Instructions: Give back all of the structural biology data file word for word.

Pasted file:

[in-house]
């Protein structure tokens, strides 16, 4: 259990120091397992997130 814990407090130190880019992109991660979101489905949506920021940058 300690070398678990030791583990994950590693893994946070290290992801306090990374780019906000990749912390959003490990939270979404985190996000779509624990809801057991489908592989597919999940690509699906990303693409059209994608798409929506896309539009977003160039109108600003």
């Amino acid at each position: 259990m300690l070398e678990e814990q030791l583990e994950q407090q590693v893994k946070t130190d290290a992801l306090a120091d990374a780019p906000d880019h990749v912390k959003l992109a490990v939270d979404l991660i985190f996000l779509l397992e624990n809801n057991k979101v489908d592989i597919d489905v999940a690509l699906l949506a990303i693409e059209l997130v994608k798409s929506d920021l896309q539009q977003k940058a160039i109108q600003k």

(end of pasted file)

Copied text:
[in-house]
């Protein structure tokens, strides 16, 4: 259990120091397992997130 814990407090130190880019992109991660979101489905949506920021940058 300690070398678990030791583990994950590693893994946070290290992801306090990374780019906000990749912390959003490990939270979404985190996000779509624990809801057991489908592989597919999940690509699906990303693409059209994608798409929506896309539009977003160039109108600003």
């Amino acid at each position: 259990m300690l070398e678990e814990q030791l583990e994950q407090q590693v893994k946070t130190d290290a992801l306090a120091d990374a780019p906000d880019h990749v912390k959003l992109a490990v939270d979404l991660i985190f996000l779509l397992e624990n809801n057991k979101v489908d592989i597919d489905v999940a690509l699906l949506a990303i693409e059209l997130v994608k798409s929506d920021l896309q539009q977003k940058a160039i109108q600003k």